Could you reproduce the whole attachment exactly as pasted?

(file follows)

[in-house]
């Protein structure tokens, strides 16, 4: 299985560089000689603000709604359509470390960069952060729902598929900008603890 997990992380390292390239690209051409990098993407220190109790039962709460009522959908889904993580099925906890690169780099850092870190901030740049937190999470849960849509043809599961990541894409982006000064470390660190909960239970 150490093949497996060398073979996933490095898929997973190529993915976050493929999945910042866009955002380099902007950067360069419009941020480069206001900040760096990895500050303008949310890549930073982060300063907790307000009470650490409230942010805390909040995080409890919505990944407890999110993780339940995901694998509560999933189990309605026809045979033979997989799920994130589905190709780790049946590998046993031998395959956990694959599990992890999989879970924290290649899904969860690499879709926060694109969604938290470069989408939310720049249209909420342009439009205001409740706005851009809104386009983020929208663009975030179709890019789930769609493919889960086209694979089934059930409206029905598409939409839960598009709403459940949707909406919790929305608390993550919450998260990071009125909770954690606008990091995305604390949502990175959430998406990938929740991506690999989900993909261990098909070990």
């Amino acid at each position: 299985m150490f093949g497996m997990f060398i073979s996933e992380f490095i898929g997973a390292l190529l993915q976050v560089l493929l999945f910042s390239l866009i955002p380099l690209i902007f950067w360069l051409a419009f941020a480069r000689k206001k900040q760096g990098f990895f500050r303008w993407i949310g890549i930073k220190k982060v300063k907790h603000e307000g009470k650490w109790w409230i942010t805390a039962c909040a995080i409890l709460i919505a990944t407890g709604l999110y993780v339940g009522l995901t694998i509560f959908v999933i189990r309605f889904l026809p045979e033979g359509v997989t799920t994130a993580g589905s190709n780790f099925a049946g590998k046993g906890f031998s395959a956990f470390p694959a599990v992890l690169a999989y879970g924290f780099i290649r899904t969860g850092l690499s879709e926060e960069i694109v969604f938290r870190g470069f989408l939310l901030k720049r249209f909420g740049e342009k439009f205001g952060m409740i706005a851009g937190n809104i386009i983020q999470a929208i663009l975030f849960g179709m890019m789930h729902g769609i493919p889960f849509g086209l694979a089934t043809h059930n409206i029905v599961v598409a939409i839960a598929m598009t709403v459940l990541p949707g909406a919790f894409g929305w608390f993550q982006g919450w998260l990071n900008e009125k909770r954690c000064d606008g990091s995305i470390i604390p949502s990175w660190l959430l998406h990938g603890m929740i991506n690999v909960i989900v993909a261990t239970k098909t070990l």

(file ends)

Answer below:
[in-house]
């Protein structure tokens, strides 16, 4: 299985560089000689603000709604359509470390960069952060729902598929900008603890 997990992380390292390239690209051409990098993407220190109790039962709460009522959908889904993580099925906890690169780099850092870190901030740049937190999470849960849509043809599961990541894409982006000064470390660190909960239970 150490093949497996060398073979996933490095898929997973190529993915976050493929999945910042866009955002380099902007950067360069419009941020480069206001900040760096990895500050303008949310890549930073982060300063907790307000009470650490409230942010805390909040995080409890919505990944407890999110993780339940995901694998509560999933189990309605026809045979033979997989799920994130589905190709780790049946590998046993031998395959956990694959599990992890999989879970924290290649899904969860690499879709926060694109969604938290470069989408939310720049249209909420342009439009205001409740706005851009809104386009983020929208663009975030179709890019789930769609493919889960086209694979089934059930409206029905598409939409839960598009709403459940949707909406919790929305608390993550919450998260990071009125909770954690606008990091995305604390949502990175959430998406990938929740991506690999989900993909261990098909070990």
């Amino acid at each position: 299985m150490f093949g497996m997990f060398i073979s996933e992380f490095i898929g997973a390292l190529l993915q976050v560089l493929l999945f910042s390239l866009i955002p380099l690209i902007f950067w360069l051409a419009f941020a480069r000689k206001k900040q760096g990098f990895f500050r303008w993407i949310g890549i930073k220190k982060v300063k907790h603000e307000g009470k650490w109790w409230i942010t805390a039962c909040a995080i409890l709460i919505a990944t407890g709604l999110y993780v339940g009522l995901t694998i509560f959908v999933i189990r309605f889904l026809p045979e033979g359509v997989t799920t994130a993580g589905s190709n780790f099925a049946g590998k046993g906890f031998s395959a956990f470390p694959a599990v992890l690169a999989y879970g924290f780099i290649r899904t969860g850092l690499s879709e926060e960069i694109v969604f938290r870190g470069f989408l939310l901030k720049r249209f909420g740049e342009k439009f205001g952060m409740i706005a851009g937190n809104i386009i983020q999470a929208i663009l975030f849960g179709m890019m789930h729902g769609i493919p889960f849509g086209l694979a089934t043809h059930n409206i029905v599961v598409a939409i839960a598929m598009t709403v459940l990541p949707g909406a919790f894409g929305w608390f993550q982006g919450w998260l990071n900008e009125k909770r954690c000064d606008g990091s995305i470390i604390p949502s990175w660190l959430l998406h990938g603890m929740i991506n690999v909960i989900v993909a261990t239970k098909t070990l």